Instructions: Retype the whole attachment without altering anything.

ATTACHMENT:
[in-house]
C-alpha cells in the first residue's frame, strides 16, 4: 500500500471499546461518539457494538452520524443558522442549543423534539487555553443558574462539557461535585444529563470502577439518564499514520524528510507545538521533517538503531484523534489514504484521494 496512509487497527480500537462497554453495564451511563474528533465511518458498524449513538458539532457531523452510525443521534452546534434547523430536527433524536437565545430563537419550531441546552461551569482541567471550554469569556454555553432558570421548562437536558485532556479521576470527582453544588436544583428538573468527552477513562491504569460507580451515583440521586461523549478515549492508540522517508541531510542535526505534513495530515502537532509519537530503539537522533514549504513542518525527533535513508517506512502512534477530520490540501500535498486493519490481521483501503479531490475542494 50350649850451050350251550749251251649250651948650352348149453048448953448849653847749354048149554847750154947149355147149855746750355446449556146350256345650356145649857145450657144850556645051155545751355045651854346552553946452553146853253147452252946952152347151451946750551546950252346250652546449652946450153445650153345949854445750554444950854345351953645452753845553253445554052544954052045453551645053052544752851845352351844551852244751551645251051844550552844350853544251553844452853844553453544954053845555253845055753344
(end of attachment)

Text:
[in-house]
C-alpha cells in the first residue's frame, strides 16, 4: 500500500471499546461518539457494538452520524443558522442549543423534539487555553443558574462539557461535585444529563470502577439518564499514520524528510507545538521533517538503531484523534489514504484521494 496512509487497527480500537462497554453495564451511563474528533465511518458498524449513538458539532457531523452510525443521534452546534434547523430536527433524536437565545430563537419550531441546552461551569482541567471550554469569556454555553432558570421548562437536558485532556479521576470527582453544588436544583428538573468527552477513562491504569460507580451515583440521586461523549478515549492508540522517508541531510542535526505534513495530515502537532509519537530503539537522533514549504513542518525527533535513508517506512502512534477530520490540501500535498486493519490481521483501503479531490475542494 50350649850451050350251550749251251649250651948650352348149453048448953448849653847749354048149554847750154947149355147149855746750355446449556146350256345650356145649857145450657144850556645051155545751355045651854346552553946452553146853253147452252946952152347151451946750551546950252346250652546449652946450153445650153345949854445750554444950854345351953645452753845553253445554052544954052045453551645053052544752851845352351844551852244751551645251051844550552844350853544251553844452853844553453544954053845555253845055753344